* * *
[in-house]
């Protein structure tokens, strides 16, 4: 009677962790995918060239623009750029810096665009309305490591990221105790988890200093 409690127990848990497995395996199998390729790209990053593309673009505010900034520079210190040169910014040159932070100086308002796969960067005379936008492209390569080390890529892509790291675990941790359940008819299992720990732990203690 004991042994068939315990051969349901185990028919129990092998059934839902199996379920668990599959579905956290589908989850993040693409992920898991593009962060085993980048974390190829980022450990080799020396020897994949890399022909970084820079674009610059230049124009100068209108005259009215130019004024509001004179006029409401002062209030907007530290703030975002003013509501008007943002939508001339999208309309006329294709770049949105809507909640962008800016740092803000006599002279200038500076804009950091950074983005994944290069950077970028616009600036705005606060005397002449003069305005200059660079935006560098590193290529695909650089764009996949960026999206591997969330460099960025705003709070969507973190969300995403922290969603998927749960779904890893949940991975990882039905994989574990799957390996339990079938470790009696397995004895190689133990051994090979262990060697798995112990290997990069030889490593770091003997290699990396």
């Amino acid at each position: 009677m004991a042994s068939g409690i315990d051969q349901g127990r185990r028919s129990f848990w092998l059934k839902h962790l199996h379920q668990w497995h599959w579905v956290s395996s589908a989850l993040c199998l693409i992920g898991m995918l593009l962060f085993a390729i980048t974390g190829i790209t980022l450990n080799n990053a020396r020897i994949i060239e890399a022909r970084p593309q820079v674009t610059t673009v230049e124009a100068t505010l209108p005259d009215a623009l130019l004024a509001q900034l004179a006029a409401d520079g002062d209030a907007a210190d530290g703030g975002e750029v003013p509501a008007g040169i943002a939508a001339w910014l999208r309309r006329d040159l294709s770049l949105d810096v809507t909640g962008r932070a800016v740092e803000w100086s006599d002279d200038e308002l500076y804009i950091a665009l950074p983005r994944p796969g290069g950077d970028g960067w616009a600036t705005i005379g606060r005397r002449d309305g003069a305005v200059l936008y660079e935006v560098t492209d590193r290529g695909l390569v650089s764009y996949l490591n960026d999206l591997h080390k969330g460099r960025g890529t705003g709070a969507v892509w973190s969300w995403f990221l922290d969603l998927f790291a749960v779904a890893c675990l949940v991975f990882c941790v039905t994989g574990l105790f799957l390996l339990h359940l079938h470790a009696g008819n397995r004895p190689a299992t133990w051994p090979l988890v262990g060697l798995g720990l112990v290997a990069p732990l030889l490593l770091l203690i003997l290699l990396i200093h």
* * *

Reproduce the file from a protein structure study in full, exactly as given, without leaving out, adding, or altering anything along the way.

[in-house]
């Protein structure tokens, strides 16, 4: 009677962790995918060239623009750029810096665009309305490591990221105790988890200093 409690127990848990497995395996199998390729790209990053593309673009505010900034520079210190040169910014040159932070100086308002796969960067005379936008492209390569080390890529892509790291675990941790359940008819299992720990732990203690 004991042994068939315990051969349901185990028919129990092998059934839902199996379920668990599959579905956290589908989850993040693409992920898991593009962060085993980048974390190829980022450990080799020396020897994949890399022909970084820079674009610059230049124009100068209108005259009215130019004024509001004179006029409401002062209030907007530290703030975002003013509501008007943002939508001339999208309309006329294709770049949105809507909640962008800016740092803000006599002279200038500076804009950091950074983005994944290069950077970028616009600036705005606060005397002449003069305005200059660079935006560098590193290529695909650089764009996949960026999206591997969330460099960025705003709070969507973190969300995403922290969603998927749960779904890893949940991975990882039905994989574990799957390996339990079938470790009696397995004895190689133990051994090979262990060697798995112990290997990069030889490593770091003997290699990396």
């Amino acid at each position: 009677m004991a042994s068939g409690i315990d051969q349901g127990r185990r028919s129990f848990w092998l059934k839902h962790l199996h379920q668990w497995h599959w579905v956290s395996s589908a989850l993040c199998l693409i992920g898991m995918l593009l962060f085993a390729i980048t974390g190829i790209t980022l450990n080799n990053a020396r020897i994949i060239e890399a022909r970084p593309q820079v674009t610059t673009v230049e124009a100068t505010l209108p005259d009215a623009l130019l004024a509001q900034l004179a006029a409401d520079g002062d209030a907007a210190d530290g703030g975002e750029v003013p509501a008007g040169i943002a939508a001339w910014l999208r309309r006329d040159l294709s770049l949105d810096v809507t909640g962008r932070a800016v740092e803000w100086s006599d002279d200038e308002l500076y804009i950091a665009l950074p983005r994944p796969g290069g950077d970028g960067w616009a600036t705005i005379g606060r005397r002449d309305g003069a305005v200059l936008y660079e935006v560098t492209d590193r290529g695909l390569v650089s764009y996949l490591n960026d999206l591997h080390k969330g460099r960025g890529t705003g709070a969507v892509w973190s969300w995403f990221l922290d969603l998927f790291a749960v779904a890893c675990l949940v991975f990882c941790v039905t994989g574990l105790f799957l390996l339990h359940l079938h470790a009696g008819n397995r004895p190689a299992t133990w051994p090979l988890v262990g060697l798995g720990l112990v290997a990069p732990l030889l490593l770091l203690i003997l290699l990396i200093h």